In Benin, Angélique Kidjo visits centres for trafficked and abused children
Tuesday, 09.10.2007, 08:28am (GMT)
At the Laura Vicuna Centre for child rehabilitation here in Cotonou, UNICEF Goodwill Angélique Kidjo held in her arms a sobbing Rosine, 13, who had just bravely told her story of abuse.
Not long ago, Rosine was removed from the centre by her mother and given into marriage for a tin of oil and a bag of corn. The Salesian Sisters, who operate the UNICEF-supported facility, had to appeal to the prosecutor of the republic to get Rosine back – but by the time authorities rescued her, it was too late.
Rosine’s story was not the only one told that day. Rufine, 15, recounted how her father had sold her at age six to her aunt, who brutally abused her, physically and mentally. Since arriving at the centre, Rufine has become first in her class and now dreams of being a midwife.
“You should not think that because you have been hurt, you are worth less than anyone else,” said a visibly moved Ms. Kidjo. The internationally acclaimed singer visited the Laura Vicuna Centre during a recent tour of Benin for UNICEF.
“You deserve enjoyment and happiness,” she added. “Get rid of the word ‘impossible’. Believe in yourselves. What I am hearing now is hard for me, but you give me some more strength to fight.”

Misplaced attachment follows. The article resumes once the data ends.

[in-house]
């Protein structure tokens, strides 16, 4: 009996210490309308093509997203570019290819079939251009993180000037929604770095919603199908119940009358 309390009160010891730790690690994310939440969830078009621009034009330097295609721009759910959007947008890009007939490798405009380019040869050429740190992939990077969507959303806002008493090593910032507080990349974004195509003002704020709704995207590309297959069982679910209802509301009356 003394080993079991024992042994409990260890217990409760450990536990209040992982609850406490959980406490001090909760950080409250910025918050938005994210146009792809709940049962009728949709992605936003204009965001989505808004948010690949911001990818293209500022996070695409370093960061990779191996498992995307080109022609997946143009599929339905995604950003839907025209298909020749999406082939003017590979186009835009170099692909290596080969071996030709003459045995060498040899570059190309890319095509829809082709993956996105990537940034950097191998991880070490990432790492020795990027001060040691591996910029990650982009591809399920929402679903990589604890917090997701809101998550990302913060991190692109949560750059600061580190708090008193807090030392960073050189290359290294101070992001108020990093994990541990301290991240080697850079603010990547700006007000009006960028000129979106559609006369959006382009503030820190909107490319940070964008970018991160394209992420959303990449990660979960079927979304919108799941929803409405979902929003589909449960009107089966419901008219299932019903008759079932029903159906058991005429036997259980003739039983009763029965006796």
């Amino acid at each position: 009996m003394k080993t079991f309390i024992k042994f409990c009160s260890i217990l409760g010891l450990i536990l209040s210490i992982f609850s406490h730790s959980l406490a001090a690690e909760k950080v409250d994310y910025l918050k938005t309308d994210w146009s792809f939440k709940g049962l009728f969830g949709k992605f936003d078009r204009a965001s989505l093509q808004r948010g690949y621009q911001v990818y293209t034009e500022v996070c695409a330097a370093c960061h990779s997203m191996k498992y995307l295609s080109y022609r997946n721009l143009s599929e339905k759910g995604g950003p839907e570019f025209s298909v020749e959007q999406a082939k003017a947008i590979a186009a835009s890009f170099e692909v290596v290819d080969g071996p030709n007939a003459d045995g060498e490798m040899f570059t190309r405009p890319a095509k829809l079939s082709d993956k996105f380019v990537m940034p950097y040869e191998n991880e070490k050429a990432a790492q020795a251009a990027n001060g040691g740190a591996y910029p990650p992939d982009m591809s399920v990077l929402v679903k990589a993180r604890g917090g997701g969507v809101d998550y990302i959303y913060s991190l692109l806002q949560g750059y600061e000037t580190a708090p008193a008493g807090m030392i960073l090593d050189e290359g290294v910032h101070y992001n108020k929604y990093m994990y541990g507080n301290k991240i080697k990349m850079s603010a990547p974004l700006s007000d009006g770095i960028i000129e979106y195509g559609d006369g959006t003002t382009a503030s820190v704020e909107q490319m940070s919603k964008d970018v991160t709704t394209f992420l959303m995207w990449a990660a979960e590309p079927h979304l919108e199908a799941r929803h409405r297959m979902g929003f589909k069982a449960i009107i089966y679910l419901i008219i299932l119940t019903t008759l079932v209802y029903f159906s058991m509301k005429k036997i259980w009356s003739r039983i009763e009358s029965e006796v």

‘The child is sacred’
In addition to the Laura Vicuna Centre, the Salesian Sisters run a shelter and alternative education centre known as the House of Hope. Ms. Kidjo also visited that facility and another rehabilitation centre, Terre des Homme, where trafficked and exploited youths are counselled before being reunited with their families.
The children welcomed Ms. Kidjo to Terre des Homme with traditional songs and dances. Former victims of abuse sang and rejoiced with her, a sign that the wounds inflicted upon them are healing.
“The child is sacred,” said Ms Kidjo. “Poverty must not justify child trafficking anymore. Hand in hand, we can eradicate the phenomenon.”
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